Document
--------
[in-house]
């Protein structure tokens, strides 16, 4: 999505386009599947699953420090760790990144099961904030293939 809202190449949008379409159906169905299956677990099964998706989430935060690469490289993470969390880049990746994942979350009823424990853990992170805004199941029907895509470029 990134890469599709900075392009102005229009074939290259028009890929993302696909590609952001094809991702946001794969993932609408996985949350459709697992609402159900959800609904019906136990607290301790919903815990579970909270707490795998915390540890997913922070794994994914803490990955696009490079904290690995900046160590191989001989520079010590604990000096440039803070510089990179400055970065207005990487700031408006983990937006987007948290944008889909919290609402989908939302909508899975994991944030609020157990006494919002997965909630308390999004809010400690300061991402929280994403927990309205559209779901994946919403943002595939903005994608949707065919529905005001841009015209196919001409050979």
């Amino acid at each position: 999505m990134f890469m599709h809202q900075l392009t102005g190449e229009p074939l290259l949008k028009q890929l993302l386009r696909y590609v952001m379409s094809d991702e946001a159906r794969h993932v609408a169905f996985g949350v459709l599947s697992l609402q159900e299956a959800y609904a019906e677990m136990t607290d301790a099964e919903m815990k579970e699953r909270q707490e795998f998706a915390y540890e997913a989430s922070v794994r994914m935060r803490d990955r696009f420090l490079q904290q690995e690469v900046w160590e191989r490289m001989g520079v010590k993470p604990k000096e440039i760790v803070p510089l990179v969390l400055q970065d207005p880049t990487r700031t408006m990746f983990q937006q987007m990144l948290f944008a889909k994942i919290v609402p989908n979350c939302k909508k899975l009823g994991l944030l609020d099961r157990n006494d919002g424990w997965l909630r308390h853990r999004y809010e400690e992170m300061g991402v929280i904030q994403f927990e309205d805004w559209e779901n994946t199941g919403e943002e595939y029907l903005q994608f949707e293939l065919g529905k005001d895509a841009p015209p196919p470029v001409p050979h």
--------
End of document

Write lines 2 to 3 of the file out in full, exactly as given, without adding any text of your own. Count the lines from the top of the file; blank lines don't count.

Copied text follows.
């Protein structure tokens, strides 16, 4: 999505386009599947699953420090760790990144099961904030293939 809202190449949008379409159906169905299956677990099964998706989430935060690469490289993470969390880049990746994942979350009823424990853990992170805004199941029907895509470029 990134890469599709900075392009102005229009074939290259028009890929993302696909590609952001094809991702946001794969993932609408996985949350459709697992609402159900959800609904019906136990607290301790919903815990579970909270707490795998915390540890997913922070794994994914803490990955696009490079904290690995900046160590191989001989520079010590604990000096440039803070510089990179400055970065207005990487700031408006983990937006987007948290944008889909919290609402989908939302909508899975994991944030609020157990006494919002997965909630308390999004809010400690300061991402929280994403927990309205559209779901994946919403943002595939903005994608949707065919529905005001841009015209196919001409050979």
């Amino acid at each position: 999505m990134f890469m599709h809202q900075l392009t102005g190449e229009p074939l290259l949008k028009q890929l993302l386009r696909y590609v952001m379409s094809d991702e946001a159906r794969h993932v609408a169905f996985g949350v459709l599947s697992l609402q159900e299956a959800y609904a019906e677990m136990t607290d301790a099964e919903m815990k579970e699953r909270q707490e795998f998706a915390y540890e997913a989430s922070v794994r994914m935060r803490d990955r696009f420090l490079q904290q690995e690469v900046w160590e191989r490289m001989g520079v010590k993470p604990k000096e440039i760790v803070p510089l990179v969390l400055q970065d207005p880049t990487r700031t408006m990746f983990q937006q987007m990144l948290f944008a889909k994942i919290v609402p989908n979350c939302k909508k899975l009823g994991l944030l609020d099961r157990n006494d919002g424990w997965l909630r308390h853990r999004y809010e400690e992170m300061g991402v929280i904030q994403f927990e309205d805004w559209e779901n994946t199941g919403e943002e595939y029907l903005q994608f949707e293939l065919g529905k005001d895509a841009p015209p196919p470029v001409p050979h």